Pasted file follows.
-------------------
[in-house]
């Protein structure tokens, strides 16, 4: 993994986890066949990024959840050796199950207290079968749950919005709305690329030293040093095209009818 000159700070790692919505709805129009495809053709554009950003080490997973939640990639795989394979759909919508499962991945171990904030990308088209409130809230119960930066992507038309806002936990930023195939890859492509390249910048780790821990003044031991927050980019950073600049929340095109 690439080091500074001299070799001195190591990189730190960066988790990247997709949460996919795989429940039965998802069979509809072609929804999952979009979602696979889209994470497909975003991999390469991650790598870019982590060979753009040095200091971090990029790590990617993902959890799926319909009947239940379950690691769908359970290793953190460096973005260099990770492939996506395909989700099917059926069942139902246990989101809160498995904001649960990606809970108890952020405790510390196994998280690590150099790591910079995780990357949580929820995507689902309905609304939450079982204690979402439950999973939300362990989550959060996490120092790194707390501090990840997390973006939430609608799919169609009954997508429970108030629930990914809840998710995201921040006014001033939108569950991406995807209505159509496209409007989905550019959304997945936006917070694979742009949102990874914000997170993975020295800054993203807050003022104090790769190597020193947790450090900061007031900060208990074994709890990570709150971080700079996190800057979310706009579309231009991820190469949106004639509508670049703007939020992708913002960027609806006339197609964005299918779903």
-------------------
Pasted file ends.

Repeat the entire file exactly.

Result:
[in-house]
């Protein structure tokens, strides 16, 4: 993994986890066949990024959840050796199950207290079968749950919005709305690329030293040093095209009818 000159700070790692919505709805129009495809053709554009950003080490997973939640990639795989394979759909919508499962991945171990904030990308088209409130809230119960930066992507038309806002936990930023195939890859492509390249910048780790821990003044031991927050980019950073600049929340095109 690439080091500074001299070799001195190591990189730190960066988790990247997709949460996919795989429940039965998802069979509809072609929804999952979009979602696979889209994470497909975003991999390469991650790598870019982590060979753009040095200091971090990029790590990617993902959890799926319909009947239940379950690691769908359970290793953190460096973005260099990770492939996506395909989700099917059926069942139902246990989101809160498995904001649960990606809970108890952020405790510390196994998280690590150099790591910079995780990357949580929820995507689902309905609304939450079982204690979402439950999973939300362990989550959060996490120092790194707390501090990840997390973006939430609608799919169609009954997508429970108030629930990914809840998710995201921040006014001033939108569950991406995807209505159509496209409007989905550019959304997945936006917070694979742009949102990874914000997170993975020295800054993203807050003022104090790769190597020193947790450090900061007031900060208990074994709890990570709150971080700079996190800057979310706009579309231009991820190469949106004639509508670049703007939020992708913002960027609806006339197609964005299918779903």